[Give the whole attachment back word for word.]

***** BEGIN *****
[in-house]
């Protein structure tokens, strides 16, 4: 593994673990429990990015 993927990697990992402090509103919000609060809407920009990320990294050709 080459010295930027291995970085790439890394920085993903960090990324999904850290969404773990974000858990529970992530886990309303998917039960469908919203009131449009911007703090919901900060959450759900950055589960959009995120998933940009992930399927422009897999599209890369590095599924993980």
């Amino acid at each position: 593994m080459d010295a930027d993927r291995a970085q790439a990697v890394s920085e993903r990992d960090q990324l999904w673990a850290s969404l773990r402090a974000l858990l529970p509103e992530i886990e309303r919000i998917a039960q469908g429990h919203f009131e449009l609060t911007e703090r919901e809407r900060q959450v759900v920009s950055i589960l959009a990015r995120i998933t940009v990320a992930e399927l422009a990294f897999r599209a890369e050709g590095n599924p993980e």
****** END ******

[in-house]
């Protein structure tokens, strides 16, 4: 593994673990429990990015 993927990697990992402090509103919000609060809407920009990320990294050709 080459010295930027291995970085790439890394920085993903960090990324999904850290969404773990974000858990529970992530886990309303998917039960469908919203009131449009911007703090919901900060959450759900950055589960959009995120998933940009992930399927422009897999599209890369590095599924993980």
């Amino acid at each position: 593994m080459d010295a930027d993927r291995a970085q790439a990697v890394s920085e993903r990992d960090q990324l999904w673990a850290s969404l773990r402090a974000l858990l529970p509103e992530i886990e309303r919000i998917a039960q469908g429990h919203f009131e449009l609060t911007e703090r919901e809407r900060q959450v759900v920009s950055i589960l959009a990015r995120i998933t940009v990320a992930e399927l422009a990294f897999r599209a890369e050709g590095n599924p993980e």